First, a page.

The Deadly Dozen: Twelve barriers that can impact situational awareness – Part 1
Flawed situational awareness is one of the leading contributing factors in first responder near-miss and casualty events. Complicating this problem is: Most first responders know very little about what situational awareness is, how they develop it, how it is impacted and how to recover it once it has been impacted. Many first responder programs do not teach situational awareness (SA). The programs that do address SA typically only dedicate a small amount of time to it and most instructors are under prepared to speak to the complexities of the topic.
The situational awareness-related issues cited in casualty reports often include: inadequate initial and ongoing size-ups, failure to continuously evaluate the risk versus benefits during the entire operation, ineffective communication of incident conditions, and failure to recognize hazards.
When asked, many first responders struggle to explain what it means to have SA. Even worse, many responders struggle to explain how SA is impacted and what things can be done to keep it intact. In general, there is a lack of awareness… about awareness. How ironic.
Let’s start by discussing what SA is. After that, you’ll be in a better position to understand how situational awareness can be established, maintained, impacted and how to recover when impacted by barriers. I have heard several people offer simplistic definitions of situational awareness that, in some ways, capture the essence of the concept, yet do not do it justice. For example, I have heard it described as paying attention or where perception and reality meet. Can’t argue with that, but what does that really mean? To help you understand situational awareness in a meaningful way, I turn to the work of Dr. Mica Endsley, founder and President of SA Technologies. Endsley has written over 200 academic articles and several academic textbooks on issues related to situational awareness. Endsley (1988) defined situational awareness as a perception of elements in the environment within a volume of time and space, the comprehension of their meaning, and the projection of their status into the near future.
Stated another way, situational awareness is a first responder’s ability to capture information – cues and clues (think of gathering up jigsaw puzzle pieces) from what is happening around you… then being able to put those clues and cues together to mean something (think of assembling some of the puzzled pieces to start forming a picture)… then being able to predict future events as a result of what you have captured and the meaning you gave to it (think of looking a partially completed jigsaw puzzle and making predictions about what the completed picture will look like). Endsley’s research discovered there are three levels of situational awareness. Level 1 is the perception phase (this is where responder’s capture the cues and clues). Level 2 is the comprehension phase (this is where responders put those cues and clues together to mean something). Level 3 is the projection phase (this is where responders predict future events based on the picture formed in the previous levels (1 and 2).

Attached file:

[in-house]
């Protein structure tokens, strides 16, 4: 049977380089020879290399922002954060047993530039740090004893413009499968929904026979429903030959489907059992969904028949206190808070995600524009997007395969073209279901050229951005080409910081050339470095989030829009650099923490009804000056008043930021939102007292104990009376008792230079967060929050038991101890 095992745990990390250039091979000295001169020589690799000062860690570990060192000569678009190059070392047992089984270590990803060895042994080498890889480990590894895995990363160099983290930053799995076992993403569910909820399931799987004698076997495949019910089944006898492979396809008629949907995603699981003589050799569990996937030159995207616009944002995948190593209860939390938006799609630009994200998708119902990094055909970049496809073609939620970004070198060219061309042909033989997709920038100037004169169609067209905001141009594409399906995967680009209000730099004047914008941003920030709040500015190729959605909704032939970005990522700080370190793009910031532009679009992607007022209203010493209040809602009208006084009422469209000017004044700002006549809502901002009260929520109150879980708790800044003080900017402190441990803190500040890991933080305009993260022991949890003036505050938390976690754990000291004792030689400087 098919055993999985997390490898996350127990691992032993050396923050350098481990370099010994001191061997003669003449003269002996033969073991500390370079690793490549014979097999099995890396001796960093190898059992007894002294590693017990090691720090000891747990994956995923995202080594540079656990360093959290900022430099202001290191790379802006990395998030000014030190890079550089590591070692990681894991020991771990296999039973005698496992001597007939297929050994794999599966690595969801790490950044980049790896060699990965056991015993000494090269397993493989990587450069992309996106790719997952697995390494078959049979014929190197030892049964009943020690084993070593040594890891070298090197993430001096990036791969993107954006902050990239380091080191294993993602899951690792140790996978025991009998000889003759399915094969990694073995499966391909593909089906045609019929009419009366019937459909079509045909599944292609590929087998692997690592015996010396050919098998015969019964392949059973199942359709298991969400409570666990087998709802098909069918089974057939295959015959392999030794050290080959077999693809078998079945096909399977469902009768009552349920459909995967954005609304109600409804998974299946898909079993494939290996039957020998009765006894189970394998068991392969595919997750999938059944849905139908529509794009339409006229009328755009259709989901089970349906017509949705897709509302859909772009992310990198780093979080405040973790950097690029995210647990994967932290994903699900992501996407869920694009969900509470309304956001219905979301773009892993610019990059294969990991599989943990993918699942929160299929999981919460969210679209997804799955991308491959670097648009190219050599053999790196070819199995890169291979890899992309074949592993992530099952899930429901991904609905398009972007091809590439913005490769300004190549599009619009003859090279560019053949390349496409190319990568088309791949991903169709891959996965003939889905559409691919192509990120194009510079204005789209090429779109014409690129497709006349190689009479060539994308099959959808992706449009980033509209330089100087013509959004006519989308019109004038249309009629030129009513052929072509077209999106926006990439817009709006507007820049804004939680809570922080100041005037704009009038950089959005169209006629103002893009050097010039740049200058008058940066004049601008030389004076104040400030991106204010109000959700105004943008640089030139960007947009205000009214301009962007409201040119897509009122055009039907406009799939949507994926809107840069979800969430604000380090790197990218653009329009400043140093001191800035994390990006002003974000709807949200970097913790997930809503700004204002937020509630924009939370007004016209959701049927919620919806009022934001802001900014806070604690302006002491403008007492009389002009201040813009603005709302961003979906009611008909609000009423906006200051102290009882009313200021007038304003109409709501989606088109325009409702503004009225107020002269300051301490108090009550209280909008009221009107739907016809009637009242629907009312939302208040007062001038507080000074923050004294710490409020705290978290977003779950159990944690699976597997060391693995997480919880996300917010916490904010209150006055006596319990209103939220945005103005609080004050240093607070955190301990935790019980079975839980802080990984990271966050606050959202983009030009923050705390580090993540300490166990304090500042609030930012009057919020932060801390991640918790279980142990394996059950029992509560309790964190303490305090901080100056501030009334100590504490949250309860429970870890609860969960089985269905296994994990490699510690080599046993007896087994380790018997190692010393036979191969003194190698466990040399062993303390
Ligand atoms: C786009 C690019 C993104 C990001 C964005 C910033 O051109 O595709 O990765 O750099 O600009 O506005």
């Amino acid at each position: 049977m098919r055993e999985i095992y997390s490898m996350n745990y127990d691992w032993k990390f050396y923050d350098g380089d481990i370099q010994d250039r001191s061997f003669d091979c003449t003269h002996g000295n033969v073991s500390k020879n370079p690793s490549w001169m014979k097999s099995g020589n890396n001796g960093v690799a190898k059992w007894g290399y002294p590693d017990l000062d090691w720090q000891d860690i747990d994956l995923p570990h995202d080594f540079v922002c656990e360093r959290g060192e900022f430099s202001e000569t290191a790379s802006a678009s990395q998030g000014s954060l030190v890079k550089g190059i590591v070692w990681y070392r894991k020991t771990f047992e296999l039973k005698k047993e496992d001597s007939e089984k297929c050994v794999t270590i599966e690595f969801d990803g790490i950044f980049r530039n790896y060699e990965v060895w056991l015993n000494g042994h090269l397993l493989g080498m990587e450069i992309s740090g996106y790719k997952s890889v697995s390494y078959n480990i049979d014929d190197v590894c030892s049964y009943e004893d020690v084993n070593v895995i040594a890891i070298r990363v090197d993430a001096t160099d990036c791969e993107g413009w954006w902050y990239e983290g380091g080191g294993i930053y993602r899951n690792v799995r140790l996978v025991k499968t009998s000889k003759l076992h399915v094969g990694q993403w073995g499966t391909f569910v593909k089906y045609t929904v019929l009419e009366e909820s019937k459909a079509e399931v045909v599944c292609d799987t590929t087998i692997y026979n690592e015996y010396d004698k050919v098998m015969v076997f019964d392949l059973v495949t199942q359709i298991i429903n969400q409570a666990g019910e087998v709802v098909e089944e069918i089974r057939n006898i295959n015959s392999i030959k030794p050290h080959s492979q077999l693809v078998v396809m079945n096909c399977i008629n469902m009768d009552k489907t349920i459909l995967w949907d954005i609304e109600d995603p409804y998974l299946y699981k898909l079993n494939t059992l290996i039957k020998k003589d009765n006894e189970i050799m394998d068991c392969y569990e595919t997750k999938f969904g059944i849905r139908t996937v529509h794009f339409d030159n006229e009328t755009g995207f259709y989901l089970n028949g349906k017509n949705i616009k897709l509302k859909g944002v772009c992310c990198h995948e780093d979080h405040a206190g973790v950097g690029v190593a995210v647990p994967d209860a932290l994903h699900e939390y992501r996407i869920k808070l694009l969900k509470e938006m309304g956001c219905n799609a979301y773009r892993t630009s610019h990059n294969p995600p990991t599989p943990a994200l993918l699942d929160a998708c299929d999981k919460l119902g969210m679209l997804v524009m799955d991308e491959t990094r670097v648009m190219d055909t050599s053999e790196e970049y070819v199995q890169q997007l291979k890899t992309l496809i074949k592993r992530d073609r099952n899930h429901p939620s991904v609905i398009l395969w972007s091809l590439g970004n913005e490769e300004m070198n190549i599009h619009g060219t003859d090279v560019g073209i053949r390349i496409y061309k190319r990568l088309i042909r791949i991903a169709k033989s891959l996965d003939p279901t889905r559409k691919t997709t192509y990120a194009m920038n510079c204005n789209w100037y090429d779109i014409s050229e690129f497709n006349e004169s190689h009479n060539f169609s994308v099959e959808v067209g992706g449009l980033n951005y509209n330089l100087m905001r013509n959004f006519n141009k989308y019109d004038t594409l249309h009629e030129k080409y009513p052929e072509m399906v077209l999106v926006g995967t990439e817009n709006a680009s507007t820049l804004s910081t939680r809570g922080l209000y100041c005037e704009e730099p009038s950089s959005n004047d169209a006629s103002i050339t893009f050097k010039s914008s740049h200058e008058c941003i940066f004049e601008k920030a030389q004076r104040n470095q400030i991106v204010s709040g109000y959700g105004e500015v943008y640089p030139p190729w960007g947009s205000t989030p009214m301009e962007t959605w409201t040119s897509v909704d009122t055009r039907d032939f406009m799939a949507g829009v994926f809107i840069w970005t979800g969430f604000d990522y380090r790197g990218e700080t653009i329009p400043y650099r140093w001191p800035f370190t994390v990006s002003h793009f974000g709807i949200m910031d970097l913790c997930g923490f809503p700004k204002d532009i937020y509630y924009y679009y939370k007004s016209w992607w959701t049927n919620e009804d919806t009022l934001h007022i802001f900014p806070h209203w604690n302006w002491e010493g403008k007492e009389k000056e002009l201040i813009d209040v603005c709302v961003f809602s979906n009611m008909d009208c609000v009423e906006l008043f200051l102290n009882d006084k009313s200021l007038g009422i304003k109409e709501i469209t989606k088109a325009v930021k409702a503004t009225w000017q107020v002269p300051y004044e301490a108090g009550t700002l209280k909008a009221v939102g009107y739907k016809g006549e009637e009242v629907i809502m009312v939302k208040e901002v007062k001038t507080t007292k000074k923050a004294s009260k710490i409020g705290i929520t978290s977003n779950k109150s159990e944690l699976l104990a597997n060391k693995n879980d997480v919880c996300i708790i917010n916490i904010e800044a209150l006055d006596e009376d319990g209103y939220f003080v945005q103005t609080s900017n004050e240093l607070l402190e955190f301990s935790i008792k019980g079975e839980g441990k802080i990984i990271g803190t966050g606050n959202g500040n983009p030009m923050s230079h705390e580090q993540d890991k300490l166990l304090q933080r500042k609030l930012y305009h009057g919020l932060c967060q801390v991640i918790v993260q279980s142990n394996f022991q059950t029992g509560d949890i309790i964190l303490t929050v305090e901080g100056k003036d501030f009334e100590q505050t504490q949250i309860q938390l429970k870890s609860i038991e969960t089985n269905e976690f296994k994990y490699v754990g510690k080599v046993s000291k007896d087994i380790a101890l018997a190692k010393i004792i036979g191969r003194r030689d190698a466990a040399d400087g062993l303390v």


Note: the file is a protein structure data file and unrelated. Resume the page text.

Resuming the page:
Investing time reading and learning from casualty reports can reveal some valuable lessons about how tragedies occur. I have read hundreds of casualty reports, some involved fatalities and some were significant injury reports (but not a fatality). Oftentimes I found myself asking questions that I could not answer (nor did the reports contain the answers). In 2004 I had the great fortune to enroll in a doctoral program where I had an opportunity to research situational awareness and high-risk decision making processes. Specifically, I was seeking to understand what goes wrong at emergency scenes from a cognitive neuroscience perspective. The more I learned about brain function the more I understood the role that situational awareness plays in making high-risk decisions.
Specifically, my research looked at barriers that impact first responder situational awareness. There are a lot of barriers, over one hundred in fact. However, there are some barriers that occur frequently and their impact can be catastrophic to first responder safety. This series examines some of the most pervasive barriers that can impact first responder situational awareness.